Photos and article by James Mullineaux
The Saginaw Rear Range Lighthouse is a rare piece of maritime history. Most lighthouses have a lens and/or light that spins to warn sailors of dangerous shores. However, range lighthouses don’t have spinning lights; they’re continuously on and point in one direction. Range lighthouses are also built in pairs and they help mariners navigate towards them.
When the tower was lit in 1876 there was also a Saginaw Bay front range lighthouse. At night ship captains could line up the two beacons one on top of the other. They could then set a course for the double light, knowing they were on a safe path to enter the Saginaw River.
This saved critical time and ships during the logging boom era. The Saginaw Bay poses a challenge to ship captains because a strong, sudden nor-easter can pick up, perilously increasing wave size and blowing ships into sand bars. Should Lake Huron become dangerous to vessels, the Saginaw range lighthouses allowed sailors to navigate to the safety of the river, even at night.
In 1915 the light was converted from kerosene to electricity and in 1939 responsibility for the lighthouse transferred to the Coast Guard. The Coast Guard updated the optics and light source of the tower with a locomotive reflector that produced 45,000 candlepower, which increased the visible range of the lighthouse to 15 miles. These updates were completed prior to 1954.
In the early 1960s the primary entrance to the Saginaw River was dredged and widened, which made it easier for larger ships to enter the Bay. This made the front and rear range towers obsolete. The front tower, which had been plagued by maintenance problems due to ice and moisture since its inception, was torn down. The light in the rear range lighthouse was extinguished, though the structure still served as a Coast Guard station.
In the late 1970s the Cost Guard needed more space, and by 1986 had moved their station across the river. The the Rear Range Lighthouse was sold to the Dow Chemical Corporation in 1989, who still own the structure and the surrounding land. When the Coast Guard left, the building was for all intents and purposes abandoned. It was vandalized and fell into disrepair.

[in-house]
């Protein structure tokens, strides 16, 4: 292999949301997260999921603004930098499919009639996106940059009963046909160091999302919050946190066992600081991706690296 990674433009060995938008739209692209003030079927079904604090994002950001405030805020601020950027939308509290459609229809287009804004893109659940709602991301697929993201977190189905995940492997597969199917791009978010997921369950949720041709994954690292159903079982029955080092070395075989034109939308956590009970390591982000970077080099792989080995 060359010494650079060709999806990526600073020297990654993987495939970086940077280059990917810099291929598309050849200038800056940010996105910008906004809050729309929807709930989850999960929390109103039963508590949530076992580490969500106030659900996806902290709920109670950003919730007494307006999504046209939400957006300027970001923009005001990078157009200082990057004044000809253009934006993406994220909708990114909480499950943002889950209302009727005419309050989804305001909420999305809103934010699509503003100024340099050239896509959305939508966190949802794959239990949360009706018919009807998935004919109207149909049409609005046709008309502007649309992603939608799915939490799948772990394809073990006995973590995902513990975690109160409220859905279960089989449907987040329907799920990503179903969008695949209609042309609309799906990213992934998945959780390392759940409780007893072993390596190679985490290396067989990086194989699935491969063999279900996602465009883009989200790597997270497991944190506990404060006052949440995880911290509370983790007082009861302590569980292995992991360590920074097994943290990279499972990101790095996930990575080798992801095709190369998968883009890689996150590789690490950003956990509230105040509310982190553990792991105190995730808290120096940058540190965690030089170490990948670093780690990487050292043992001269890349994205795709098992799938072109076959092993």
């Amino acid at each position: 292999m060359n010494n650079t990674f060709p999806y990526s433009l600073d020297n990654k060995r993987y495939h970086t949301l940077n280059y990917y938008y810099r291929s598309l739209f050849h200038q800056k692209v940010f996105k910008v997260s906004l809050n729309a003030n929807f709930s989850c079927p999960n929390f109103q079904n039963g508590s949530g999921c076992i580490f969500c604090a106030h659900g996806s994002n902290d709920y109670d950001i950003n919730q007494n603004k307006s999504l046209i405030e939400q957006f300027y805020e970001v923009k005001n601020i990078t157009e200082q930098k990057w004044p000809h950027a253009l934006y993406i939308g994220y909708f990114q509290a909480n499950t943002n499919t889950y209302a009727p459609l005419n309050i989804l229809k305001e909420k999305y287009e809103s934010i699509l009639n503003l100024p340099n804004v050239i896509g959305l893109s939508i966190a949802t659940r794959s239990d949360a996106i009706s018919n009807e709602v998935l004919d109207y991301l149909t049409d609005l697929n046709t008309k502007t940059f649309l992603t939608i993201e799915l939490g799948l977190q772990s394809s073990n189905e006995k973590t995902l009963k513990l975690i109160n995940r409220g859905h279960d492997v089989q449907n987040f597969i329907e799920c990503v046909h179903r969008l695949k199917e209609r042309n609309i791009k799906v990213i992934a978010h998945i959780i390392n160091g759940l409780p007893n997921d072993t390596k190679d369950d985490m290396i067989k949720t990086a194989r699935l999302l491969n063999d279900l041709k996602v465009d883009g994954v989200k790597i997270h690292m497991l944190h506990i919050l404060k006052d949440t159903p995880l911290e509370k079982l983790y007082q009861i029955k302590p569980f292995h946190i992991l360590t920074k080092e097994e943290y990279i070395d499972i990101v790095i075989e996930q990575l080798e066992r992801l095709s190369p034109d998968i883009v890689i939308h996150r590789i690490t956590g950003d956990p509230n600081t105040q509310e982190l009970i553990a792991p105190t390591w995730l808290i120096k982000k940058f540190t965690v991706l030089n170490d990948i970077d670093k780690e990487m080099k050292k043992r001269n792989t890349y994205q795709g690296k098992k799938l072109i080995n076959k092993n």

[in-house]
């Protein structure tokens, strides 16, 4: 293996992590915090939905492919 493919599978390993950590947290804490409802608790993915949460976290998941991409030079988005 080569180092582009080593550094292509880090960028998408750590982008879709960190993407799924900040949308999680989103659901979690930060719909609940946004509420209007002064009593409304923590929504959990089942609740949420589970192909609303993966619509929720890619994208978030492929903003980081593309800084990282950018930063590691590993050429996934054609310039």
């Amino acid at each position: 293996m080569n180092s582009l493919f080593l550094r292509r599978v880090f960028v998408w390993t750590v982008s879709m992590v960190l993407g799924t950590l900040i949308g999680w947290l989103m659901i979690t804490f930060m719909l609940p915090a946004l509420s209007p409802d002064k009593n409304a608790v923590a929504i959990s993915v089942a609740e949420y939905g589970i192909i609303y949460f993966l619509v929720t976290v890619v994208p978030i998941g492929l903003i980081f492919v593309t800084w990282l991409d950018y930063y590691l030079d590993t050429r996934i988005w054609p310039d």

The Saginaw River Maritime Historical Society opened discussions with Dow about restoring the building in 1999. Unfortunately the agreement reached between the SRMHS and Dow has not always been harmonious. In turn, the future of the Rear Range Lighthouse is not entirely certain. Since the renovations began nearly a decade ago, the windows and roof have been replaced, the interior plaster from the walls removed, and a replacement optical lens was obtained. Hardly a break-neck pace, especially considering the scope of Dow’s other community projects. One can easily see that the Saginaw Rear Range Lighthouse is in bleak condition, made worse when compared to other lighthouses across Michigan.
In mid-July 2010, the lighthouse opened to visitors successfully for the second time in 30 years. Although the lighthouse opened briefly for public touring in 2005, things did not go as well as expected, and poor treatment of the grounds and surrounding areas stalled subsequent public access for another five years. Except for these two public openings, the only way to see the lighthouse has been from the Saginaw River. The privately owned access roads have been gated.
The future of the Saginaw Rear Range Lighthouse is hopeful as plans and fund raising continue, yet future public access no doubt depends on how Dow perceives the recent weekend tours. Documentation and appreciation of this historical structure is important to help preserve the Saginaw River’s history for future generations. We would be remiss to allow it to fall away into dust.
James Mullineaux is the owner of JMX Photography.
© James Mullineaux, 2010